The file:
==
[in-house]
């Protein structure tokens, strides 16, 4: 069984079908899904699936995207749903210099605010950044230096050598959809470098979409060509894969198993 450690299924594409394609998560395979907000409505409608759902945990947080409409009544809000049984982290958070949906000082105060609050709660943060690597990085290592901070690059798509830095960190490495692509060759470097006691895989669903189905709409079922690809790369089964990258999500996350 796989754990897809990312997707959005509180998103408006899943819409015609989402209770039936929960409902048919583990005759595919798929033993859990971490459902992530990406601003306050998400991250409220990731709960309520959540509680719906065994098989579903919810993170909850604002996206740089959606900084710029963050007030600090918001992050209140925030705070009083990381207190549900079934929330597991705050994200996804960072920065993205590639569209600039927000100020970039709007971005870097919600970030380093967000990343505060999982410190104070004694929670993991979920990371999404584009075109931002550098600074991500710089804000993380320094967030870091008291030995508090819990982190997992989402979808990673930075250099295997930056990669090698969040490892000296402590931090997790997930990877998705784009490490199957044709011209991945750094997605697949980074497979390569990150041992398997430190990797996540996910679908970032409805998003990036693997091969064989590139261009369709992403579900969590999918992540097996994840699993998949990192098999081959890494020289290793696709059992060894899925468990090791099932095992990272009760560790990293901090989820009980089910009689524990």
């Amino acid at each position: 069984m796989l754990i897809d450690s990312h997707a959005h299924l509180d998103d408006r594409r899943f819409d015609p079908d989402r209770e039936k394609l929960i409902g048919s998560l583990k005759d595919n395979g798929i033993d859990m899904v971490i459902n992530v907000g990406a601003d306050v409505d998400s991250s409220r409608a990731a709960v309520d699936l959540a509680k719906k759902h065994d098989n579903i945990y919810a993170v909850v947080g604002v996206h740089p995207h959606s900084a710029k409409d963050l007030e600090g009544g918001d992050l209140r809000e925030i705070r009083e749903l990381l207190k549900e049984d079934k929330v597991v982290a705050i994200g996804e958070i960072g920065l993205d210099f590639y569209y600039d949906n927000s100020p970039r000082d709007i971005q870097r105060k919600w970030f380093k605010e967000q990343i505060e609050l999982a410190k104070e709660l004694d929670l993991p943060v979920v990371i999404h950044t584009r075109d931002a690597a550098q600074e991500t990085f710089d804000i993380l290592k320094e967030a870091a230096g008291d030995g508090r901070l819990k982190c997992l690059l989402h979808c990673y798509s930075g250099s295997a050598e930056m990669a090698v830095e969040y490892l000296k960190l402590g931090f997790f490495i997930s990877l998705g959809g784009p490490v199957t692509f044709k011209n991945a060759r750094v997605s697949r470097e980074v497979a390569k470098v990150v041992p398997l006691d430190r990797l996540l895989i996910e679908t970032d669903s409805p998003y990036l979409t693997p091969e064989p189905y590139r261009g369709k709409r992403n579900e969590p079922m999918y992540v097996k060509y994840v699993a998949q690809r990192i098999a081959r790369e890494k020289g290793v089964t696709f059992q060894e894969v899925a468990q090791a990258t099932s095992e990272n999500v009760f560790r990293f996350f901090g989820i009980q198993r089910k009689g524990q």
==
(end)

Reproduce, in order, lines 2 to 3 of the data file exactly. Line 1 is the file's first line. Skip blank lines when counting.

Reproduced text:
């Protein structure tokens, strides 16, 4: 069984079908899904699936995207749903210099605010950044230096050598959809470098979409060509894969198993 450690299924594409394609998560395979907000409505409608759902945990947080409409009544809000049984982290958070949906000082105060609050709660943060690597990085290592901070690059798509830095960190490495692509060759470097006691895989669903189905709409079922690809790369089964990258999500996350 796989754990897809990312997707959005509180998103408006899943819409015609989402209770039936929960409902048919583990005759595919798929033993859990971490459902992530990406601003306050998400991250409220990731709960309520959540509680719906065994098989579903919810993170909850604002996206740089959606900084710029963050007030600090918001992050209140925030705070009083990381207190549900079934929330597991705050994200996804960072920065993205590639569209600039927000100020970039709007971005870097919600970030380093967000990343505060999982410190104070004694929670993991979920990371999404584009075109931002550098600074991500710089804000993380320094967030870091008291030995508090819990982190997992989402979808990673930075250099295997930056990669090698969040490892000296402590931090997790997930990877998705784009490490199957044709011209991945750094997605697949980074497979390569990150041992398997430190990797996540996910679908970032409805998003990036693997091969064989590139261009369709992403579900969590999918992540097996994840699993998949990192098999081959890494020289290793696709059992060894899925468990090791099932095992990272009760560790990293901090989820009980089910009689524990």
């Amino acid at each position: 069984m796989l754990i897809d450690s990312h997707a959005h299924l509180d998103d408006r594409r899943f819409d015609p079908d989402r209770e039936k394609l929960i409902g048919s998560l583990k005759d595919n395979g798929i033993d859990m899904v971490i459902n992530v907000g990406a601003d306050v409505d998400s991250s409220r409608a990731a709960v309520d699936l959540a509680k719906k759902h065994d098989n579903i945990y919810a993170v909850v947080g604002v996206h740089p995207h959606s900084a710029k409409d963050l007030e600090g009544g918001d992050l209140r809000e925030i705070r009083e749903l990381l207190k549900e049984d079934k929330v597991v982290a705050i994200g996804e958070i960072g920065l993205d210099f590639y569209y600039d949906n927000s100020p970039r000082d709007i971005q870097r105060k919600w970030f380093k605010e967000q990343i505060e609050l999982a410190k104070e709660l004694d929670l993991p943060v979920v990371i999404h950044t584009r075109d931002a690597a550098q600074e991500t990085f710089d804000i993380l290592k320094e967030a870091a230096g008291d030995g508090r901070l819990k982190c997992l690059l989402h979808c990673y798509s930075g250099s295997a050598e930056m990669a090698v830095e969040y490892l000296k960190l402590g931090f997790f490495i997930s990877l998705g959809g784009p490490v199957t692509f044709k011209n991945a060759r750094v997605s697949r470097e980074v497979a390569k470098v990150v041992p398997l006691d430190r990797l996540l895989i996910e679908t970032d669903s409805p998003y990036l979409t693997p091969e064989p189905y590139r261009g369709k709409r992403n579900e969590p079922m999918y992540v097996k060509y994840v699993a998949q690809r990192i098999a081959r790369e890494k020289g290793v089964t696709f059992q060894e894969v899925a468990q090791a990258t099932s095992e990272n999500v009760f560790r990293f996350f901090g989820i009980q198993r089910k009689g524990q």